Shopping for a retirement community for your aging parent? As you weigh the factors involved in choosing this new home, the following key words may come into play. I’ve heard these again and again over the last 16 years.
1. Location. Does your parent want to live close to one child? Or somewhere between several children? And what about rural versus urban living? Consider these questions: Is your parent a city girl at heart? Or a died in the wool country boy? Still another factor for many elders is living close to their current physicians and hospital or to their church.
2. Affordability. For some seniors, the question isn’t “Can I afford this community?” but rather, “Even if I have the money, do I want to spend that much?” I remember the words of one resident named Wallace, “It’s important to be able to give my children a certain amount of money. At the end of the day, that’s important to me.” For those at the other end of the economic spectrum, a great option may be “affordable” senior housing, designed for elders with low to moderate incomes.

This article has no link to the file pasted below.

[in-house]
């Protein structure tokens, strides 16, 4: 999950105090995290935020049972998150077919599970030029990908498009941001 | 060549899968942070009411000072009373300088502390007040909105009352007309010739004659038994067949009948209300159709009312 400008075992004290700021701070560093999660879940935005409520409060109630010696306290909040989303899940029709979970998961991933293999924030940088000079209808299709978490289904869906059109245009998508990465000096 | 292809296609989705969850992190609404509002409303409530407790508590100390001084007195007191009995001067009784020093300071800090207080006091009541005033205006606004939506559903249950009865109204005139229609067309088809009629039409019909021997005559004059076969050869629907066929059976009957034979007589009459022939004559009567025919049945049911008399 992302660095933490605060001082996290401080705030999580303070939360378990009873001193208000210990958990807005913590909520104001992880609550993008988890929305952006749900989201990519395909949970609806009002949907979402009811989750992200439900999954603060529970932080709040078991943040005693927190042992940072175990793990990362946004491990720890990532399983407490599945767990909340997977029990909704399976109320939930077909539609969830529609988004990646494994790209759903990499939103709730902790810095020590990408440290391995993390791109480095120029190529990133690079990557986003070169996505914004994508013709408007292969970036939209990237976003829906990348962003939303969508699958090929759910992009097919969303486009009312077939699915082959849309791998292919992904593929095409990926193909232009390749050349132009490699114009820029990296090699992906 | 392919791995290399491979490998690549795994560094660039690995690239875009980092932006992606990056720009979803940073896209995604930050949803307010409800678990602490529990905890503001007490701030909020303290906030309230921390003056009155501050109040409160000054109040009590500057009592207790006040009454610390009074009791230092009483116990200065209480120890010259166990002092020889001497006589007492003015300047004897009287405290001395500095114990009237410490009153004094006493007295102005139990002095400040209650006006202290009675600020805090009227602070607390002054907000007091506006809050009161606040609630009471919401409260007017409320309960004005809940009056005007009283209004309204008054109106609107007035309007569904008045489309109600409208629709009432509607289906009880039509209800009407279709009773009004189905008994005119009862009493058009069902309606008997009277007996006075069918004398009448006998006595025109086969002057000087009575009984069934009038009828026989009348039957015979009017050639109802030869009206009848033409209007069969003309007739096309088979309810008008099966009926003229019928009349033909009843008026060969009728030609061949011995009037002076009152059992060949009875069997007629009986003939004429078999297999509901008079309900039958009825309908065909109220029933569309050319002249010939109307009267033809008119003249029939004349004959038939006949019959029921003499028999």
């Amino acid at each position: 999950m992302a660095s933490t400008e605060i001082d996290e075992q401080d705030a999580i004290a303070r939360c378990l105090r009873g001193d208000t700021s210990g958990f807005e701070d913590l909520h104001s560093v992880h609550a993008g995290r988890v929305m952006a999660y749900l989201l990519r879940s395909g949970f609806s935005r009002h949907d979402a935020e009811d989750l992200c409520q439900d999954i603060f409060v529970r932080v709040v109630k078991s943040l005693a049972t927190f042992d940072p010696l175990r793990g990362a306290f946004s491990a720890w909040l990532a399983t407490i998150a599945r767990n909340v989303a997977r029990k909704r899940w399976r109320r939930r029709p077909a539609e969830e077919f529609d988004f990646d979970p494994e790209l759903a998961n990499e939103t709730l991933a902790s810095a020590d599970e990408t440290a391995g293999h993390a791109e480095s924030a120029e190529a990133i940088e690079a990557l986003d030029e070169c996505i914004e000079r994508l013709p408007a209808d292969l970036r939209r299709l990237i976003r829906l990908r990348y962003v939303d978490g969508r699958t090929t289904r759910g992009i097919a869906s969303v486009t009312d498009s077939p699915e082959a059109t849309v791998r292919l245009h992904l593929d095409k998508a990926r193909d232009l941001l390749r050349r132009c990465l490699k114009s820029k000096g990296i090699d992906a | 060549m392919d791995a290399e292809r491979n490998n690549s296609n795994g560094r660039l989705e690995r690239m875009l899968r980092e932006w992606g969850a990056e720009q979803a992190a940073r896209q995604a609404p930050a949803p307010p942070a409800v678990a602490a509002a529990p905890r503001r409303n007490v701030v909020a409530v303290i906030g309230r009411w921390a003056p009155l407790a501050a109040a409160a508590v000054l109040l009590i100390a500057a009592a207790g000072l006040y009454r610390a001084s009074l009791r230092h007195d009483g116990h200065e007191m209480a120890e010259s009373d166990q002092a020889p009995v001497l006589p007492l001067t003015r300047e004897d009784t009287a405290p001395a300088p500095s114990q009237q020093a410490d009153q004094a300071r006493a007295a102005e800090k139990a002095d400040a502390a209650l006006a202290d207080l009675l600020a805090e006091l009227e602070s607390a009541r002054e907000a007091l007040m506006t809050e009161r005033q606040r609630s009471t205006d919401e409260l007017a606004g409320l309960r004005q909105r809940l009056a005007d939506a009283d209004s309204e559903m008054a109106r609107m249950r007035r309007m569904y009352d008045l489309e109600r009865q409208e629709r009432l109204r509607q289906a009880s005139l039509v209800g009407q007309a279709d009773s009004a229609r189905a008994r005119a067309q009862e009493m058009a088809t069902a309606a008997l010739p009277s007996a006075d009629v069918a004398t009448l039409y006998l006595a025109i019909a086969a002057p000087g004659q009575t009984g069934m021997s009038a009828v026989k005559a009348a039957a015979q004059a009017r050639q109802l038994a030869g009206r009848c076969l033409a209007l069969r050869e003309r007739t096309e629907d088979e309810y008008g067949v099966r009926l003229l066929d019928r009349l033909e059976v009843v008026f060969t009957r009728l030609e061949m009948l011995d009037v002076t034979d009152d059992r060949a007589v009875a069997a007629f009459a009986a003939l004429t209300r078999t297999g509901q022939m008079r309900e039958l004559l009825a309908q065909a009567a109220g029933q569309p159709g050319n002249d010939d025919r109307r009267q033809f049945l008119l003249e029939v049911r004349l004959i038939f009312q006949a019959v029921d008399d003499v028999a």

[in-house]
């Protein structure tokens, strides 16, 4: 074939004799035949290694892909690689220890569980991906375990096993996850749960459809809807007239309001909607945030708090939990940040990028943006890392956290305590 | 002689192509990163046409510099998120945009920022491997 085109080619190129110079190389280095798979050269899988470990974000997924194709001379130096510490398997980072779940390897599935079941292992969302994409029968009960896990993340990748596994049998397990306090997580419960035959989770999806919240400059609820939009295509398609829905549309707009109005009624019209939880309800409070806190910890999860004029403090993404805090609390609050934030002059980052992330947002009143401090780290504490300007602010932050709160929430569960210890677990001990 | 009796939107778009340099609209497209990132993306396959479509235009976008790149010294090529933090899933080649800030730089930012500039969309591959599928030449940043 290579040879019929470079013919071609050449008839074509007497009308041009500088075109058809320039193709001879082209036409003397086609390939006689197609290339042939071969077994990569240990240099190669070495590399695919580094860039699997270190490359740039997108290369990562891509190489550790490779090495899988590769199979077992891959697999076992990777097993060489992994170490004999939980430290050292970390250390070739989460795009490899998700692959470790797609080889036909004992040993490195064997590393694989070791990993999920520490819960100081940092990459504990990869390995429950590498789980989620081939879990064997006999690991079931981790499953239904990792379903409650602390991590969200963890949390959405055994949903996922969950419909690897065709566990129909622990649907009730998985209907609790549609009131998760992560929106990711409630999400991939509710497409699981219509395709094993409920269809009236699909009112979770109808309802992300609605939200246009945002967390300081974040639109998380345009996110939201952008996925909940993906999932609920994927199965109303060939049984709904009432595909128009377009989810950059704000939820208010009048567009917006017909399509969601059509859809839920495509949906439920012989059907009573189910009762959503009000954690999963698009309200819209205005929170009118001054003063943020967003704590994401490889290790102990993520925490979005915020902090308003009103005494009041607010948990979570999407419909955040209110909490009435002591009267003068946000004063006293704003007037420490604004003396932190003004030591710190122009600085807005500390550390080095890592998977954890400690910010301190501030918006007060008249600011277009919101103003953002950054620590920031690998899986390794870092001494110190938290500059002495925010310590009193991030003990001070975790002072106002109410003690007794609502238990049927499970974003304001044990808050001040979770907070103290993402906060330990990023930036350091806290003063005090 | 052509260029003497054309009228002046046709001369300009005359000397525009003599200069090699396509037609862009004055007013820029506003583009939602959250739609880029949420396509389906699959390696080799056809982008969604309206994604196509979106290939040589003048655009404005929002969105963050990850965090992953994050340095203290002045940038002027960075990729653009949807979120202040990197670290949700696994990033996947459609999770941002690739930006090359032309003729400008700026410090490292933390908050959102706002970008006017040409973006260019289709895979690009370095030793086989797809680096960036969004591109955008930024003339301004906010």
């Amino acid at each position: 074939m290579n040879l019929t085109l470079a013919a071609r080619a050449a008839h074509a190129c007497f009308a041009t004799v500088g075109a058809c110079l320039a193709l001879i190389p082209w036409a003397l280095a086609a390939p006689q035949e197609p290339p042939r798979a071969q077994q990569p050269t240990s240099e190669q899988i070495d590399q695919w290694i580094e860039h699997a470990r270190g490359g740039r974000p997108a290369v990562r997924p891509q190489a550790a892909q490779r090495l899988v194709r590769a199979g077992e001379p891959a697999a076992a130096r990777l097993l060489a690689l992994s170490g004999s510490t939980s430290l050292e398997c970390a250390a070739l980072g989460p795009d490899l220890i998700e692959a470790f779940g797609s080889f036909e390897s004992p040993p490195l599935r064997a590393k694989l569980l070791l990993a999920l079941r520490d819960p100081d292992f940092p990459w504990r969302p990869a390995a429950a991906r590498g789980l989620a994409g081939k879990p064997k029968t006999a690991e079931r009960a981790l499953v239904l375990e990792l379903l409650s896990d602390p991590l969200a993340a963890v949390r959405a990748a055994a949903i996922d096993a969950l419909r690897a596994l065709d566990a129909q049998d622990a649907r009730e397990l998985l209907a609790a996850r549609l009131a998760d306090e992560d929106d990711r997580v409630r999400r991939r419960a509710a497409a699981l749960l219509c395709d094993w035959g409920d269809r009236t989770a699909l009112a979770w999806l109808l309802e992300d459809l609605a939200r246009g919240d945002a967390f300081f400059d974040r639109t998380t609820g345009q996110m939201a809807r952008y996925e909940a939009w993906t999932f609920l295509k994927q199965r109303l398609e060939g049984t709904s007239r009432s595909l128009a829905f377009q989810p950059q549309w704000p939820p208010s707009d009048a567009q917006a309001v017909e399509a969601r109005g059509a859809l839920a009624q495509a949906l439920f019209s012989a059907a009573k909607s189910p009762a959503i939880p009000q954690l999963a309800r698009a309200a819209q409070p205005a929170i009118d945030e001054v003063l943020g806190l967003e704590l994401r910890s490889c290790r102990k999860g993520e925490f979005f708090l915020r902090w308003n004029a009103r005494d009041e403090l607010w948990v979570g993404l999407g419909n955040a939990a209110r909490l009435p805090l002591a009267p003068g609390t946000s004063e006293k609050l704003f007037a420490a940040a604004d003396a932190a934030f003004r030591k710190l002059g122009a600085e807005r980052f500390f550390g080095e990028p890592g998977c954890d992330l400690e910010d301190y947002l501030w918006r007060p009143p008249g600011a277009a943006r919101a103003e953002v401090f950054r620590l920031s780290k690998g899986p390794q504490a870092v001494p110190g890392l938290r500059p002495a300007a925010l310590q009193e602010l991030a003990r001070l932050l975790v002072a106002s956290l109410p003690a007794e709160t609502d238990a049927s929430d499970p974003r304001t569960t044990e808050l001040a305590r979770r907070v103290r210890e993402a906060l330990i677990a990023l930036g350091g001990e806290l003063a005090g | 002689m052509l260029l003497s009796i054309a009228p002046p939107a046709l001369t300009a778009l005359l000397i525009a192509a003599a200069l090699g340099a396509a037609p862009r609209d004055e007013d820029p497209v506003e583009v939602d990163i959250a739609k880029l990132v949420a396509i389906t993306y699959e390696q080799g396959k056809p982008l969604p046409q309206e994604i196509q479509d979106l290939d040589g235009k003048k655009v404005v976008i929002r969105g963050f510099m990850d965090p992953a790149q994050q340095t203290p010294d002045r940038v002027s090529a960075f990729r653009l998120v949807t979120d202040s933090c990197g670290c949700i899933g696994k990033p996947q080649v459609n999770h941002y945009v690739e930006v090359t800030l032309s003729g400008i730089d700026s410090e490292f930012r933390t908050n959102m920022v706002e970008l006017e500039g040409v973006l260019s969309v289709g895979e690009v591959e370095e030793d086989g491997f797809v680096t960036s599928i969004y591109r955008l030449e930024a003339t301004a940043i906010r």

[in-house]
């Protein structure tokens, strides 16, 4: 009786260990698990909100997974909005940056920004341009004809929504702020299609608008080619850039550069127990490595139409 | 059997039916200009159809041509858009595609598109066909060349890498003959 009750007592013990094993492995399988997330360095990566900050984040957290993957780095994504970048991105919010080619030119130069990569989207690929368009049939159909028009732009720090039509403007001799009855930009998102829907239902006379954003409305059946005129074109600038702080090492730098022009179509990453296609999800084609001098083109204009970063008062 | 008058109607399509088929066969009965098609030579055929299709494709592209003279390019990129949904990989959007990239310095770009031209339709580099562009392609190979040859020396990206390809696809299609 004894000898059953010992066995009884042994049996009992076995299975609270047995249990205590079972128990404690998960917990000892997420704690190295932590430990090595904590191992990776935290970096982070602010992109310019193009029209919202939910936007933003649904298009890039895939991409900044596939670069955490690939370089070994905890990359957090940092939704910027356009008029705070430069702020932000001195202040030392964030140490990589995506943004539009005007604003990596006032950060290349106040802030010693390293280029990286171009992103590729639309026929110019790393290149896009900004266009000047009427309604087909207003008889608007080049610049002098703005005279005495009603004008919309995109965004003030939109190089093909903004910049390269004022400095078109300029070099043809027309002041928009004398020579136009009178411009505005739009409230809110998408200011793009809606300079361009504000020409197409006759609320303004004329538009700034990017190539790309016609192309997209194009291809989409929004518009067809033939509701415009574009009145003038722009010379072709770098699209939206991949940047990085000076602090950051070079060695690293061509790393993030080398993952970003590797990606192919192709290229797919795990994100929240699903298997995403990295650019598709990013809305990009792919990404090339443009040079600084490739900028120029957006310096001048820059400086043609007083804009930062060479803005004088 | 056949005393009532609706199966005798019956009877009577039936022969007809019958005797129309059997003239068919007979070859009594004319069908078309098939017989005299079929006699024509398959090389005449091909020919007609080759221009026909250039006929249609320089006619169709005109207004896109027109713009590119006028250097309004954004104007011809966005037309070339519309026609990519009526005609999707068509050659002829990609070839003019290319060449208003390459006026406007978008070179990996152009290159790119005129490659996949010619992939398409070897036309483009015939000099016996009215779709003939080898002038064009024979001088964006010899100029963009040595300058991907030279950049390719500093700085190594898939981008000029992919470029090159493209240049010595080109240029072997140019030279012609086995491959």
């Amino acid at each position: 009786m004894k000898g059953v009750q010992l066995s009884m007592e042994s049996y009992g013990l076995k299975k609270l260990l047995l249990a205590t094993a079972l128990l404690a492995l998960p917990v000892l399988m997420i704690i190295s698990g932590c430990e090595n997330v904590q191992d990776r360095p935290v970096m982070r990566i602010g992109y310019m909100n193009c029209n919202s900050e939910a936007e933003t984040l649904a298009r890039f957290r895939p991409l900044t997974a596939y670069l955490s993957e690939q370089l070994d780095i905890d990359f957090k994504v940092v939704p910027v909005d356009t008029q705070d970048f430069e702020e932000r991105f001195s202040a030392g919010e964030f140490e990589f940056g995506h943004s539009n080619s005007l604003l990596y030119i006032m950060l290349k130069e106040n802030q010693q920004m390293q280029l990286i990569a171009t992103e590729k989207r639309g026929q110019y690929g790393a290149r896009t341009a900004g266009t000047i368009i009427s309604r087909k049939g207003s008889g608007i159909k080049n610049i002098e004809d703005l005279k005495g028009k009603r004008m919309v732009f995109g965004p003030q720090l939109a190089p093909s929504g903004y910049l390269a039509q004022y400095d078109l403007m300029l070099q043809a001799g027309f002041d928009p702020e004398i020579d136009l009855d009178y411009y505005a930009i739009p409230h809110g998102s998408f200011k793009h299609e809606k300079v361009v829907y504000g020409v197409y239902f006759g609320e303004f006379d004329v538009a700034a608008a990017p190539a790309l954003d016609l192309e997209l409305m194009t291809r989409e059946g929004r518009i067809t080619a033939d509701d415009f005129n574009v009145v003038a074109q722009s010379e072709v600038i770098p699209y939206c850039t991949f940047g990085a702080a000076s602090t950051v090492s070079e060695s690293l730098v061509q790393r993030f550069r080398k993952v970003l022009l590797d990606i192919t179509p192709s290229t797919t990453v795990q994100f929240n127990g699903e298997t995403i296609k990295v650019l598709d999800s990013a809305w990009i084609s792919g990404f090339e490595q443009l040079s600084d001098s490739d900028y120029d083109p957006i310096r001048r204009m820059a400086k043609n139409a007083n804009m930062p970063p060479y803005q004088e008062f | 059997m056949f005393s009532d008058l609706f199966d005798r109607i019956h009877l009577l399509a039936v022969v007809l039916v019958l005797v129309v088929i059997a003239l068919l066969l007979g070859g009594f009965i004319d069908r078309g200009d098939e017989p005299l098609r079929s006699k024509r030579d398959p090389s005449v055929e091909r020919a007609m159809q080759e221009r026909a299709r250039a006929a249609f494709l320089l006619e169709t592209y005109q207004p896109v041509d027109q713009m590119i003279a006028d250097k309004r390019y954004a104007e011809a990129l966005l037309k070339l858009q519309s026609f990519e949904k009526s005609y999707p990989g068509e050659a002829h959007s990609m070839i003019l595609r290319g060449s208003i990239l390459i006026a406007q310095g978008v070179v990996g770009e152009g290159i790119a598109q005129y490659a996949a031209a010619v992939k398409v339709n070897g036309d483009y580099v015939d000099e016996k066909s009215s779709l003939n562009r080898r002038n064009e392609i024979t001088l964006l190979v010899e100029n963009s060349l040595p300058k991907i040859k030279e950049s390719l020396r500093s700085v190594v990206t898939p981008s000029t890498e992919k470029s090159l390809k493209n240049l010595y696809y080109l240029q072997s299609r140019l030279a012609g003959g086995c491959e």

3. Comfort. Retirement communities are a little like going on vacation, or living in a dorm or sorority, except with no drunken parties. Meals are prepared, activities are planned, and life is simpler than it used to be. It’s “Leave the driving to us.” But within those parameters, there are many variables. If your parent enjoys dressing up for a steak dinner or equivalent virtually every night, he can opt for that lifestyle at some retirement communities. Or maybe he prefers wearing blue jeans and a golf shirt for his favorite meal of macaroni and cheese. That option is available, too, and all shades of in between.
4. Food. Some key issues here are: “Do staff assign seats to residents?” and “Is there one seating for meals, or can residents come and go during a certain time period?” Seniors often have strong options on both these issues. If you don’t discuss these questions with your parent beforehand, you may hear his or her complaints afterward. Often they’re not pretty!
5. Space. One size certainly doesn’t fit all. One daughter was adament in her desires: “My mother has to have a studio. Anything larger would overwhelm her.” We didn’t have studios, so I referred her to the lucky retirement community down the street. Other space considerations: square footage, closets, outside access, storage compartments.
6. Activities. For many, the trips to museums, drives to the country and live music on site make their day. But not everyone is created equal! Weigh your parent’s preferences against the community’s activity schedule to see if it’s a match.
Good luck in your search! This post didn’t have the space to address the most important element in any retirement community: caring staff. More later.